With that being said, there are plenty of differences between these standards too, and neither one fully contains the other. In other words, it is not safe to assume that if you align your security program with NIST CSF, you are ISO 27001 compliant, or vice versa.

NIST vs. ISO 27001: The differences

NIST and ISO 27001 were designed for different types of organizations. The NIST CSF puts forth a set of recommendations and standards to help prepare an organization for cybersecurity threats and with ways to then recover. As every organization is different, businesses use the NIST CSF as a baseline for how to create a cybersecurity program.

ISO 27001 was designed for international use throughout all sectors. It is not a legal requirement for anyone, but ISO compliance is a common prerequisite from large organizations that want to be sure they’re doing business with secure and reputable organizations. 

The compliance process

If a potential client or partner requires you to be ISO 27001 compliant, they are requesting an official certificate that verifies your compliance. Not only does your company need to meet the standards of ISO 27001, but you need to hire an external auditor to assess your system in detail and certify that you meet ISO 27001 compliance.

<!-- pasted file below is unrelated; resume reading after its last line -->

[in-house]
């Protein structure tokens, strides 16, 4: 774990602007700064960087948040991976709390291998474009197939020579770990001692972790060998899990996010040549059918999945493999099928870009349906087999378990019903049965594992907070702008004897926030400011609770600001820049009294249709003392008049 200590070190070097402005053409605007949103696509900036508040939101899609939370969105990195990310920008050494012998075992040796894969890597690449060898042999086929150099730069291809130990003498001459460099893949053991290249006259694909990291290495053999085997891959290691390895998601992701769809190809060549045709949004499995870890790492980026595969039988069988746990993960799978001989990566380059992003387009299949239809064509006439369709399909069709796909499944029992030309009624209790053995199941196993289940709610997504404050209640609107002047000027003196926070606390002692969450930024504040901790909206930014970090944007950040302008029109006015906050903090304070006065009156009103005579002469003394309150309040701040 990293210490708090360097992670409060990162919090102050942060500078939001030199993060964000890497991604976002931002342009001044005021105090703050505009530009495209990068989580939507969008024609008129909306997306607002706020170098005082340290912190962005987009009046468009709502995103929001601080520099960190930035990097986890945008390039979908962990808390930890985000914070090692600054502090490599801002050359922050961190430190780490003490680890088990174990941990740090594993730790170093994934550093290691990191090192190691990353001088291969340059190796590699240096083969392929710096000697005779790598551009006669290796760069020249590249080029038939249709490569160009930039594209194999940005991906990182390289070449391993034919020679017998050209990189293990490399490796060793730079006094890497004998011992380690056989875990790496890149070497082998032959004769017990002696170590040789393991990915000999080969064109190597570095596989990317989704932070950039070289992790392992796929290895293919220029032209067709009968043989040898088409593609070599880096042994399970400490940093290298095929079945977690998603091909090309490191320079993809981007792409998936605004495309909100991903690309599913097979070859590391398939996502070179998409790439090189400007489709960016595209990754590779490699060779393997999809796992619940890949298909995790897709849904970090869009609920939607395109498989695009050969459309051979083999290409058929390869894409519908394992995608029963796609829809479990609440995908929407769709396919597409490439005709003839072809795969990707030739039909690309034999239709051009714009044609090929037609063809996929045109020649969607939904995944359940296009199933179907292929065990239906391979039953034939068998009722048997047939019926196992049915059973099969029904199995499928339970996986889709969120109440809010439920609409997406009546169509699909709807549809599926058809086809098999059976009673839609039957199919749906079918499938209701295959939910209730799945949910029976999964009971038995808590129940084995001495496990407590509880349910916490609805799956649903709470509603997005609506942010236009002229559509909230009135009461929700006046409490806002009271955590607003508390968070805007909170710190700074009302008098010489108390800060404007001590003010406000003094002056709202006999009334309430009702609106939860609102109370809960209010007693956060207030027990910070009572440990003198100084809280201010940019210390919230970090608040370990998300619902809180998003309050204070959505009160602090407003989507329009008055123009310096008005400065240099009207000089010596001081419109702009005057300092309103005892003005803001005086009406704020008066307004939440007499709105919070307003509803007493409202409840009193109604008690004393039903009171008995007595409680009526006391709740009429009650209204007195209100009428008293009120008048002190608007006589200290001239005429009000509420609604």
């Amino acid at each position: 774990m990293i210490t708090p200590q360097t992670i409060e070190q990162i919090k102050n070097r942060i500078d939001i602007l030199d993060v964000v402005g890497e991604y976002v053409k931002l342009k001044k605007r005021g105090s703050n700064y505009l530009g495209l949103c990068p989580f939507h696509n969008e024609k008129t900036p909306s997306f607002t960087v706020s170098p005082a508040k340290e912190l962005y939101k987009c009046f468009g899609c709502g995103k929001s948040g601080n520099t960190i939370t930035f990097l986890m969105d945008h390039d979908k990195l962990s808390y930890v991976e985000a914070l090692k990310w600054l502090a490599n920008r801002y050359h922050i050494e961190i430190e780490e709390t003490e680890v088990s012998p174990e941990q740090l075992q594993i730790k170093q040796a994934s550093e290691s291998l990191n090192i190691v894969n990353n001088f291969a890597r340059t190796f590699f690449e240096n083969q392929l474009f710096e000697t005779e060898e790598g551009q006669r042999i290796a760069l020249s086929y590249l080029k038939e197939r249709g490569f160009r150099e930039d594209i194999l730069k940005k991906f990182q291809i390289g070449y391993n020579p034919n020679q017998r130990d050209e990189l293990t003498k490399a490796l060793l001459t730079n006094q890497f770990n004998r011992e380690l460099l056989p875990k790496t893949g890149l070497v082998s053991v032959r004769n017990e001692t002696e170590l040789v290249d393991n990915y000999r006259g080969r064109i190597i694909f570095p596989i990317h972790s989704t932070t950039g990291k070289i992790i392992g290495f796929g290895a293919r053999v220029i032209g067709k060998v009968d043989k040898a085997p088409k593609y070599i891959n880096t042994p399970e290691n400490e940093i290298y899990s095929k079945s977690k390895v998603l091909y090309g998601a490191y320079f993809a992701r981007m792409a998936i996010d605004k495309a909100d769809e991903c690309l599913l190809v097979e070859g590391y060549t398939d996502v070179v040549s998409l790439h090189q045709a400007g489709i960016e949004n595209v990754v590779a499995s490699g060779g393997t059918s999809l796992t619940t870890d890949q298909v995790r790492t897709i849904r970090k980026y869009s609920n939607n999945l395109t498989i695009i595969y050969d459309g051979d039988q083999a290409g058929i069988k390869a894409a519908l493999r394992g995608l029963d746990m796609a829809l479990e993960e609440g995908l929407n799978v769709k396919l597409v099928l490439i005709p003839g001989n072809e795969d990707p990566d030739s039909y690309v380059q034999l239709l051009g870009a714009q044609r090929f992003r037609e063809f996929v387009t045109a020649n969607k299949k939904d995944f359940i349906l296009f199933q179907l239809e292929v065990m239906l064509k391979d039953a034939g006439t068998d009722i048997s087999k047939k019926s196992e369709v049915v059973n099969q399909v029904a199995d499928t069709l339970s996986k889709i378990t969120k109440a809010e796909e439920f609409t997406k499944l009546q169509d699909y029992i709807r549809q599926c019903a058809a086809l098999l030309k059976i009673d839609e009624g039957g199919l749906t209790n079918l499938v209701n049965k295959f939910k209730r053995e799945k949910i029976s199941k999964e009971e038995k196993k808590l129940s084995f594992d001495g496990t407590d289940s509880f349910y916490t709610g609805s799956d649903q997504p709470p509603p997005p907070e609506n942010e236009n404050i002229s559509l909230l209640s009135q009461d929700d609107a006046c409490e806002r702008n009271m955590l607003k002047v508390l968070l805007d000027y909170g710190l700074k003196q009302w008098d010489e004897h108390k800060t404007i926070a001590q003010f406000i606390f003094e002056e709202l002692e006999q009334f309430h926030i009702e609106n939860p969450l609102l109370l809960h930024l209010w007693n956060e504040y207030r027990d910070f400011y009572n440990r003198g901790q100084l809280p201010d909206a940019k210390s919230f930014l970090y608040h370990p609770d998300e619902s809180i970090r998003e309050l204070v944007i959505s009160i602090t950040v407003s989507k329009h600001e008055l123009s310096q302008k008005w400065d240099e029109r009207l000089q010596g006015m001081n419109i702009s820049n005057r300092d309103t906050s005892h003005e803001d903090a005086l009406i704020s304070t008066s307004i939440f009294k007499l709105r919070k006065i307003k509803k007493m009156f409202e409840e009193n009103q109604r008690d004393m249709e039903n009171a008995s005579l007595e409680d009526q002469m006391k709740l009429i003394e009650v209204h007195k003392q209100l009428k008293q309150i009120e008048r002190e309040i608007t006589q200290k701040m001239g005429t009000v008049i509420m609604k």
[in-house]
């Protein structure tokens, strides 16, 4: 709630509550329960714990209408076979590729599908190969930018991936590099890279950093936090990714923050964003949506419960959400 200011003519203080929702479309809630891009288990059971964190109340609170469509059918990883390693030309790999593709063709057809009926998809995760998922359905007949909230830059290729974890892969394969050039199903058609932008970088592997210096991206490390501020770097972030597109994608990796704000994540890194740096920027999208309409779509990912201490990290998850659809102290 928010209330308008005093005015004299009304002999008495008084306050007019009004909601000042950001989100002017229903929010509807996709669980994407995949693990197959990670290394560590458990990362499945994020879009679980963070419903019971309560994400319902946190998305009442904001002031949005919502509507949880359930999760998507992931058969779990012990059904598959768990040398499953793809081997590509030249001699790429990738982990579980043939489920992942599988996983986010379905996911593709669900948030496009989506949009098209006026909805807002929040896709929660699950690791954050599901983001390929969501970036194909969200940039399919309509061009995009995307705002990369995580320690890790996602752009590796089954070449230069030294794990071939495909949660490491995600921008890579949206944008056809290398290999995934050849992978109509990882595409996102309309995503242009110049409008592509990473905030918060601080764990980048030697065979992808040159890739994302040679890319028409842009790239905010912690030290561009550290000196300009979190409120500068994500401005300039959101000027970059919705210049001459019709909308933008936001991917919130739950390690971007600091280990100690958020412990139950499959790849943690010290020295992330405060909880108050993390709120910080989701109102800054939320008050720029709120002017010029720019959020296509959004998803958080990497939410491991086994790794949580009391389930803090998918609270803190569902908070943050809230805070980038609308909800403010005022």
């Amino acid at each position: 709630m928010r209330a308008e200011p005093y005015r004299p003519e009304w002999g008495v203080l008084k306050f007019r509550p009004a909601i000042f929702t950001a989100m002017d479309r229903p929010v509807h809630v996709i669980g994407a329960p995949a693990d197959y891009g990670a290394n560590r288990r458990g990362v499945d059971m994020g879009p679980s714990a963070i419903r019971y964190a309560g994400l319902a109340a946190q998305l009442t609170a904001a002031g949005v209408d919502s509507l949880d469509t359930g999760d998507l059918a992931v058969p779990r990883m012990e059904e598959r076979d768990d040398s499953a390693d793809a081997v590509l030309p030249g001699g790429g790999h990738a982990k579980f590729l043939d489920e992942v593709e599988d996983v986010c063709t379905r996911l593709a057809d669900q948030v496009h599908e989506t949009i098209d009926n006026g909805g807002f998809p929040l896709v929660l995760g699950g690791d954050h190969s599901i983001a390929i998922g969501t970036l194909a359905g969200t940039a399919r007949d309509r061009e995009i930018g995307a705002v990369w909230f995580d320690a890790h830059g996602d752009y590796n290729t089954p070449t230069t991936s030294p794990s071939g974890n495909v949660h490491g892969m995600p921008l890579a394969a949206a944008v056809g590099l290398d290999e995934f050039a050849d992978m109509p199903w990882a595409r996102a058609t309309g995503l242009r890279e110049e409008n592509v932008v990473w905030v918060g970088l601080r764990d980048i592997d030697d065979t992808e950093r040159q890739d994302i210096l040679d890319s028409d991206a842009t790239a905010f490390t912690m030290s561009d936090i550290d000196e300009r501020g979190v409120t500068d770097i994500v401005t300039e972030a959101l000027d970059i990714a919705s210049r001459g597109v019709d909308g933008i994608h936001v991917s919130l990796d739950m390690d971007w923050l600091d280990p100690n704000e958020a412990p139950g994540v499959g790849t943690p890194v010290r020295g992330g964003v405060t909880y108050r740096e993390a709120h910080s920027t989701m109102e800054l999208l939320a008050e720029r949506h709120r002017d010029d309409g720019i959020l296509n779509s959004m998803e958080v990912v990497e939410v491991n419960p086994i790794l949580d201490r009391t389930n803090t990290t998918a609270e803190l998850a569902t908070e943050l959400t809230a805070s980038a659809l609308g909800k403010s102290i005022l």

NIST does not require a certificate of compliance. It is a standard you follow and with guidelines that are dependent on your own organizational security needs.

Both NIST and ISO 27001 have their own specific place in a security roadmap. NIST CSF is meant to guide your security needs, while ISO 27001 helps to prove your security.

Learn more about ISO

How long does it take to get ISO certified?

The ISO 27001 compliance checklist

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PCI Compliance Selection Guide

Determine Your PCI Compliance Level

If your organization processes, stores, or transmits cardholder data, you must comply with the Payment Card Industry Data Security Standard (PCI DSS), a global mandate created by major credit card companies. Compliance is mandatory for any business that accepts credit card payments.

When establishing strategies for implementing and maintaining PCI compliance, your organization needs to understand what constitutes a Merchant or Service Provider, and whether a Self Assessment Questionnaire (SAQ) or Report on Compliance (ROC) is most applicable to your business.